On Monday, the Home Affairs Select Committee published its report into localised grooming. Even the title of the report sounds a bit sanitised. Let's be clear what this means, localised grooming is a type of child sexual exploitation - child sexual abuse.
It involves mainly girls as young as 11 and 12 being targeted, tricked, plied with drink and drugs until they don't know what they are doing and then raped by an older man, then several men, beaten and abused with implements and weapons, moved around the country and held in captivity sometimes for days on end.
That is what we are talking about. And this is happening in the UK in 2013.
The catalogue of horror and professional failings has unfolded before us over the last two years; Rotherham, Rochdale, Oxford, Telford to name just a few. This widespread abuse cannot and must not be allowed to continue.
The Select Committee at which the NSPCC, amongst many others, gave evidence has been thorough and thoughtful in its consideration of the evidence. It has rightly concluded that in some areas of the country there has been a catastrophic failure by agencies and organisations who were ignoring and just not seeing the blindingly obvious. Girls have not been believed when it has been clear that something is terribly wrong and even when they have tried to talk about what has been happening to them. Information just waiting to be pieced together has not been because the victims have been seen as making some sort of informed choice; as if they were agreeing to and complying with being raped, tortured, and beaten.
I have said this many times before and no doubt will need to continue to do so for some time; children and young people cannot consent to sexual activity, they cannot consent to being sexually exploited and abused. It's as simple as that.
So how did we get to a place where professionals can think like this, and can effectively consign young people to the rubbish bin of ongoing abuse, by thinking that these young people are making informed choices and cannot be helped or protected?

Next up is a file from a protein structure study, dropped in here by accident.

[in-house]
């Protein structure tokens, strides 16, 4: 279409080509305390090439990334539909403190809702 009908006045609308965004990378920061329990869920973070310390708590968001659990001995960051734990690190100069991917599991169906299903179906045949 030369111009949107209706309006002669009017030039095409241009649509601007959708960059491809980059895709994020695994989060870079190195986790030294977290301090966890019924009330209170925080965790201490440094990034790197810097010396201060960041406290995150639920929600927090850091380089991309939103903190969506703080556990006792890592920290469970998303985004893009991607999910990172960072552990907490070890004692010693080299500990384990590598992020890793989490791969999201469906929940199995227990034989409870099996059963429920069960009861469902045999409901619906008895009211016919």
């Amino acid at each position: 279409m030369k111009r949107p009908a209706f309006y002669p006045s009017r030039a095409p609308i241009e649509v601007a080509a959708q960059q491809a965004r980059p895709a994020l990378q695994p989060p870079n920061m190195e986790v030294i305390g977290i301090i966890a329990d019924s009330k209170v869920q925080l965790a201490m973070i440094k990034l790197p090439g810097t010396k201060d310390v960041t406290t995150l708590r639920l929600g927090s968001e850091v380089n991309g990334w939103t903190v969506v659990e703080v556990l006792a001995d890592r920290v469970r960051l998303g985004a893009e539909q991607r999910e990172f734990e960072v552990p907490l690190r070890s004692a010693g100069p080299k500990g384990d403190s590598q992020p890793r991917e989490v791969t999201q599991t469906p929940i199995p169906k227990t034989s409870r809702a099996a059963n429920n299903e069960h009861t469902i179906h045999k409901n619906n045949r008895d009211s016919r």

A young person who has been abused and exploited is angry, sometimes unspeakably so. They feel utterly powerless and betrayed and they can become sexualised beyond their years. This is what makes them so vulnerable to further abuse and what can make their care and protection such a challenge for busy and stressed front line professionals.
But amidst all this horror of deeply damaged (but repairable) childhoods the answers and solutions are there, and they have been well identified by the Select Committee.
We need to refocus our criminal justice, care and child protection systems so that the child and the young person is always at the centre. That can be easier said than done and what does that actually look like?
Children and young people need to be listened to when talking about bad things that have happened to them, not told that "now is not an appropriate time for this conversation" (which is what a care worker said to a child in the Oxford case).
Social workers, youth workers, police officers, teachers and other frontline professionals need to be trained to recognise the signs and symptoms of child sexual exploitation. Unbelievably, even this is not happening routinely everywhere at the moment.
We need to have more therapy for children and young people to help them recover and to help them grow into well-functioning adults and we need consistent deterrent sentencing and swift justice for the abusers.
Changes to the court system that allows victims to be cross-examined on video before the trial will balance the scales of justice and it's great to see this happening. We need to monitor the progress that has been made over the last year or so with local area child sexual exploitation action plans and the co-location of key professionals.
Finally, we need child sexual abuse to be prevented in the first place, through better and more consistent education and information for children and their parents, because this scourge of our communities and families will ultimately be ended by communities and families working together.